Lost Muscle Cars

by Wes Eisenschenk

A departure from the “barn find” theme, this anthology is about noteworthy cars that in quite a few of the cases related here are still MIA. There is some tradecraft discussed but mainly this is more of a mini history of specific cars.

Inside Marine One

by Ray L’Heureux

From building kit models to ferrying the Chief Executive of the United States, Frenchy L’Heureux’s life in aviation has put him where the front-page news took place, but behind the scenes.

Drone Strike!

by Bill Yenne

Drone activities may be in the news a lot but in fact much remains—and rightly so given their purpose—behind closed doors. Yenne’s book is an excellent primer not only on what drones are capable of but how they fit into the arsenal.

Studebaker and Byers A. Burlingame

by Robert R. Ebert

As CEO, Burlingame, an erstwhile bookkeeper at Packard, was given the hard job of turning around one of the oldest names in the automotive field when the company was in deep trouble. He did, for a while.

Balloonomania Belles: Daredevil Divas Who First Took to the Sky

by Sharon Wright

“Balloon influenza.” (Gesundheit) Women parachuting out of balloons, dangling from ropes beneath it or sitting on a trapeze, calmly reading a (car!) magazine while sailing through a rainstorm? Prepare to be surprised.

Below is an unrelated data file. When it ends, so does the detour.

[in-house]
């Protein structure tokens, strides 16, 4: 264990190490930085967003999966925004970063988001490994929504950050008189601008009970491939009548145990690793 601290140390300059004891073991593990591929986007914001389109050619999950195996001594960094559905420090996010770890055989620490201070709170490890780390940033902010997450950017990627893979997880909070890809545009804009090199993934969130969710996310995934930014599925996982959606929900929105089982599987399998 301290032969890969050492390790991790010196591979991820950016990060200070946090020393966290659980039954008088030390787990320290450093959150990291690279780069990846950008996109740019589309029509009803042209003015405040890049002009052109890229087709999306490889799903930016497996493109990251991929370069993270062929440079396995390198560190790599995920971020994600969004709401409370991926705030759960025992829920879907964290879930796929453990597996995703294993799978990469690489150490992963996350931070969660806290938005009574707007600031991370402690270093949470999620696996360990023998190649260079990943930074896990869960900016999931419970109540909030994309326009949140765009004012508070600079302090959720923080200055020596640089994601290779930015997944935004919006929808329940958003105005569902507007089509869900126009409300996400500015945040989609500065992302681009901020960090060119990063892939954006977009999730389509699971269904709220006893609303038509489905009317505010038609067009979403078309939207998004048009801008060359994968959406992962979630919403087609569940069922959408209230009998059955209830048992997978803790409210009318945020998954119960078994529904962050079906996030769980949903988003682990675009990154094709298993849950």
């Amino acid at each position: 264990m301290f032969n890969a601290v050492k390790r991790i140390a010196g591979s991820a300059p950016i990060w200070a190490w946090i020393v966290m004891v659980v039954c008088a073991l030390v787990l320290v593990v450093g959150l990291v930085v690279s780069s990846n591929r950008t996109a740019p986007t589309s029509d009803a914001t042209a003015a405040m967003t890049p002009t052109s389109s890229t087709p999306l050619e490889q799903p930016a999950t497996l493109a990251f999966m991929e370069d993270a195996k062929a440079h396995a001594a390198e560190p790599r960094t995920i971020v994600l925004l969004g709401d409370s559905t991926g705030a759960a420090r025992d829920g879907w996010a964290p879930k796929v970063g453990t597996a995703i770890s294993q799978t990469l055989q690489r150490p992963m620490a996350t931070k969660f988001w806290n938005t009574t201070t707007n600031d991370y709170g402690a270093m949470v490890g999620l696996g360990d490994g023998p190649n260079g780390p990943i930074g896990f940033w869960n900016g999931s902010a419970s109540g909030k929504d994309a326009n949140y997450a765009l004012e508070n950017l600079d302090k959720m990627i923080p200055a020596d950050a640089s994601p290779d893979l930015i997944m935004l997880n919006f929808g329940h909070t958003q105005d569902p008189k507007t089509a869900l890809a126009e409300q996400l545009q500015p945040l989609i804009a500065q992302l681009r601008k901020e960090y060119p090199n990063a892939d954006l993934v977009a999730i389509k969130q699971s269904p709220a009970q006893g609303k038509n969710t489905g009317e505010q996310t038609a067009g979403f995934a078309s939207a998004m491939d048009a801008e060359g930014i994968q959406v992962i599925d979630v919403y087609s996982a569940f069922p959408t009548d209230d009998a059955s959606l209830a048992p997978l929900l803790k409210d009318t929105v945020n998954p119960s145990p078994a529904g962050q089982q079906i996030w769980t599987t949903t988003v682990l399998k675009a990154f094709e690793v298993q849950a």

How to Build a Car

by Adrian Newey

If only really smart people can design race-winning cars then just how smart must someone be whose designs have won over 150 Grands Prix? An unexpectedly gifted writer, Newey reveals the man behind the cliché of the geeky designer in his ivory tower.

Bugatti Blue

by Lance Cole

About 100 miles northwest of London you’ll feel like a time traveller. First opened in 1938 you can still see the same cars competing here, six times a year. People who know come from near and far—but outside of England, few seem to.

Vintage Jaguar Keyrings 1955–1980

by Morrill “Bud” Marston

If you thought vintage Jaguars are interesting, just wait until you see vintage Jaguar key rings. Jaguar made over 350,000 cars during just the period covered here so there’s plenty of variety to investigate.

Aviation Records in the Jet Age

by William A. Flanagan

A nicely curated and well written overview—more than a highlight reel but not an encyclopedia. You really will be amazed by how far we’ve come in a relatively short time.

Schlumpf

by Ard & Arnoud op de Weegh 

In the 1970s, this was the story. Greedy industrialists pilfering their corporate treasury to buy classic cars instead of paying their employees’ wages and pensions. But is that what happened? This book presents an alternative version.

Streamliner

by John Wall

Combining salesmanship and media savvy, Loewy created brand images for major corporations but also made himself into a national brand through the assiduous courting of journalists and tastemakers to become the face of both a new profession and a consumer-driven vision of the American dream.

The Works MGs

by Mike Allison & Peter Browning

MGs were capable and therefore popular—and not super expensive to boot. No wonder they became the budding racer’s favorite mount. This book too has stood the test of time.